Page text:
There are a variety of ways to discover your vocation. In general, discerning a vocation involves prayer and reflection on how God has spoken to you through your experiences and the people in your life.

If you want to know more about (Marist) vocations, please make contact with a member of the Society of Mary or  visit our vocations website  www.maristyouthinternational.org

Our Spirit

Identification with Mary

The key to understanding a Marist’s unique relationship with Mary is not found in any particular devotion or act of piety, even though these are important.  The relationship between Mary and a Marist exists at a much deeper and more profound level.  Marists identify with Mary.  This reality is summed up for Marists by Jean Claude Colin in the following way: “So they must think as Mary, judge as Mary, feel and act as Mary in all things…” 

Aspects of the Spirit of the Society of Mary

“Think as Mary, judge as Mary, feel and act as Mary in all things”.
In order to be effective evangelisers, Marists take Mary as their model in their way of living. They gradually think, judge, feel and act in a new way – the way of Mary. It is an approach to life.

“Hidden and Unknown in the world”
This phrase has to do with the manner in which Marists live their lives in order to bring the women and men of their time to Christ. Mary was present in the early Christian community at Jerusalem, but her presence was a quiet, unassuming one. Marists try to have the same presence. To pattern oneself on Mary in this way is not to hide away but to be engaged fully in life but in a simple, gentle, humble way.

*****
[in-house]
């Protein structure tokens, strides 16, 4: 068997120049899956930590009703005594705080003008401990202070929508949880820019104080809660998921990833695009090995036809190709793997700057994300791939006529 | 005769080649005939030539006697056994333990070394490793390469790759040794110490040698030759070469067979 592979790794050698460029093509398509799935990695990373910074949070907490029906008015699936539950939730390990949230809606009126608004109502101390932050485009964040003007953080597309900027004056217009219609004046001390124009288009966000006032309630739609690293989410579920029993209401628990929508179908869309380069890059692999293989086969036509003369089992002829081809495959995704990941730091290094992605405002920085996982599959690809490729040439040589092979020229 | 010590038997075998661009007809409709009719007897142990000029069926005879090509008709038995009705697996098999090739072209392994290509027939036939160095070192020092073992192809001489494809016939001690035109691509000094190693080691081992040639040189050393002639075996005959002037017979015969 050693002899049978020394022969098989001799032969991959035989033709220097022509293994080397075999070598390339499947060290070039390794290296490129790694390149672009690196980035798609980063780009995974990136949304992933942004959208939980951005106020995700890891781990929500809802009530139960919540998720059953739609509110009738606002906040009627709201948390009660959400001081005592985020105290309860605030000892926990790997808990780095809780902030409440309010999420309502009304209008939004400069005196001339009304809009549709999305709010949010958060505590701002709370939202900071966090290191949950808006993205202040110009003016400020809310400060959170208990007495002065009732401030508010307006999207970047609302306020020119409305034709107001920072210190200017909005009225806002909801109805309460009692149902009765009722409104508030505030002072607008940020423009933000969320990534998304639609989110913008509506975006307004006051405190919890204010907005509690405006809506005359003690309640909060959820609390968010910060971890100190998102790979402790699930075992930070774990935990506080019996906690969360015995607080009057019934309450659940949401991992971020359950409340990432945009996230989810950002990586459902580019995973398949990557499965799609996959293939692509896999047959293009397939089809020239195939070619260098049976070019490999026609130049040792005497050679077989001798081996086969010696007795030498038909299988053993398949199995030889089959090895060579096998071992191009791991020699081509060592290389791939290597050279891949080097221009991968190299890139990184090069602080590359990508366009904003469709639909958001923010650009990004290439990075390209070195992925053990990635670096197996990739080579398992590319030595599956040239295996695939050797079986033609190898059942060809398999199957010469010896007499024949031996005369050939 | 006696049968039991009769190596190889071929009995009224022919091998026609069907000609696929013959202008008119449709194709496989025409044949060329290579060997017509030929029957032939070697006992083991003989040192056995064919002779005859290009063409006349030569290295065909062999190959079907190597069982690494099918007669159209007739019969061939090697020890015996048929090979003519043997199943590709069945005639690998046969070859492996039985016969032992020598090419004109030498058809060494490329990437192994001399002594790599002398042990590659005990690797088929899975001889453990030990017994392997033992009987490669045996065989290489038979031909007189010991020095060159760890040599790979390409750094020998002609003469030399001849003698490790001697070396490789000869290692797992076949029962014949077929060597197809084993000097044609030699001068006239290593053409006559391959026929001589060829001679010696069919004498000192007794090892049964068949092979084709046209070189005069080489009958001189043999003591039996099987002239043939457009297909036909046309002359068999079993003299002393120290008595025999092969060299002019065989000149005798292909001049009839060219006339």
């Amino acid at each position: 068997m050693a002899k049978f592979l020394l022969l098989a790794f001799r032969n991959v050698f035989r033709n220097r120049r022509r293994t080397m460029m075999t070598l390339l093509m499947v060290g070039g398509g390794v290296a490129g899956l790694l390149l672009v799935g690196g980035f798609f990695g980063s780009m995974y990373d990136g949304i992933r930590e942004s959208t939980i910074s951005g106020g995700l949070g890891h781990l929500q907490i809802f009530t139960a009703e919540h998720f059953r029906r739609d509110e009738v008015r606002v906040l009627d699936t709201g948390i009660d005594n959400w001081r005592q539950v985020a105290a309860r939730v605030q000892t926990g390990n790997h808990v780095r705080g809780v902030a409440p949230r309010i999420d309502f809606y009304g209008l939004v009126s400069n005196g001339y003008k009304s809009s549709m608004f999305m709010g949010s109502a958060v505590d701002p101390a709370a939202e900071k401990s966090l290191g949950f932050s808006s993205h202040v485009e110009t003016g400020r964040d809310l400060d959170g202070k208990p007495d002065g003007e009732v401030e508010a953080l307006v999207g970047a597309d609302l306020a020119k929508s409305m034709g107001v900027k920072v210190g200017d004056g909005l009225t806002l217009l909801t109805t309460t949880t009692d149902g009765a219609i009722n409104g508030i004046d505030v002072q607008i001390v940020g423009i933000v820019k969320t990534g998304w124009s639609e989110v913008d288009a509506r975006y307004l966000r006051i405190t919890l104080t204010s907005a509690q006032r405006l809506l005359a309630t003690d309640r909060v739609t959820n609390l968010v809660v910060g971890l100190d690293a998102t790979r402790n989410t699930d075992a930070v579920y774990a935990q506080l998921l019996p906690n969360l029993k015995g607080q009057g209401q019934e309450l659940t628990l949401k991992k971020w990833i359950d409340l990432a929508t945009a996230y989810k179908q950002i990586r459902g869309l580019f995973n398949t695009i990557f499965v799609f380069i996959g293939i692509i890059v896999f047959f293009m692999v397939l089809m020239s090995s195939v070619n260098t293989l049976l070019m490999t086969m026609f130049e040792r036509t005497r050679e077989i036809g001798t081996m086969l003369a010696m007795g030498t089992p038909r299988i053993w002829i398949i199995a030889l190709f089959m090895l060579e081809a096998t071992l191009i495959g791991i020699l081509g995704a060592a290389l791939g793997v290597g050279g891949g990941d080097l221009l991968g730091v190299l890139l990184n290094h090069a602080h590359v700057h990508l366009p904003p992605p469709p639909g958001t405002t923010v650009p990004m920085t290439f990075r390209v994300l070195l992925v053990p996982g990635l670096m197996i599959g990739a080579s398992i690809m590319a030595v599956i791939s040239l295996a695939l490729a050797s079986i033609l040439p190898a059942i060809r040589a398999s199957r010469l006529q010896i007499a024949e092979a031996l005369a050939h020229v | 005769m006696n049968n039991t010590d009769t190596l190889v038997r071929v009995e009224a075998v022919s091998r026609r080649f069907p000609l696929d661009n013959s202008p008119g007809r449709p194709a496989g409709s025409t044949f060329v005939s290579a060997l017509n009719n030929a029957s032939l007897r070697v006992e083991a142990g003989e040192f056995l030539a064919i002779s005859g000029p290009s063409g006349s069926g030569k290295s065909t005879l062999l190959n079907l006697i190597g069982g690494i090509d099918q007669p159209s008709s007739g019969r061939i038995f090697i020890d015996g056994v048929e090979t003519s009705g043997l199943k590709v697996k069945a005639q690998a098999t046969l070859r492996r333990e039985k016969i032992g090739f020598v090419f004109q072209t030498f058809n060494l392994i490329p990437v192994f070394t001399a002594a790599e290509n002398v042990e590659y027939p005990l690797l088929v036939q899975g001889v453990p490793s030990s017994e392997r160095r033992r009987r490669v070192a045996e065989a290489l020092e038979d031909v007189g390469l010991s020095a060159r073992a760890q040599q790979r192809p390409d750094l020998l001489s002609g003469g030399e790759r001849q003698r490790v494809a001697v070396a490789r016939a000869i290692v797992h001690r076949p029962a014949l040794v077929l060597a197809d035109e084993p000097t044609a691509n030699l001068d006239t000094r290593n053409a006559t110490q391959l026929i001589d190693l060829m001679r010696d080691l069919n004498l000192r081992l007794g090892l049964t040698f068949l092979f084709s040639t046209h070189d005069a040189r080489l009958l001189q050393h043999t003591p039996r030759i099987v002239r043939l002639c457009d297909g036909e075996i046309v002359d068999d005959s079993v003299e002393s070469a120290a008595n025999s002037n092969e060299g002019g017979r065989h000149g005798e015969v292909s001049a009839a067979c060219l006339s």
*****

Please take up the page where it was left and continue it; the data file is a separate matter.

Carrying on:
“Instruments of Divine Mercy”
The love of God for us in Christ is at the very centre of the Christian message. When Marists are asked to become “instruments of divine mercy” they are being asked to portray this feature of God and they are to help build a Church which is perceived, not in terms of power, planning, control, administration and competitiveness, but rather in terms of community, compassion, simplicity, mercy and fellowship. For this reason, Marists are to embrace and be welcoming to all, to the exclusion of no one, and to have an open heart to all.


Jean-Claude Colin





The Founder of the Marist Fathers, Fr. Jean-Claude Colin was born on August 7, 1790 in Saint-Bonnet-le-Troncy, a town in the Beaujolais region of France. He was reared in the atmosphere of the French revolution and during a time of persecution of the church. His father had been imprisoned for his faith, and sometimes had to go into hiding, taking great risks by sheltering priests. Young Jean Claude was only four when both his mother and father died. As he grew up the desire for the priesthood became strong in his mind, and later in the seminary along with some others he made plans for a religious congregation bearing the name of Mary.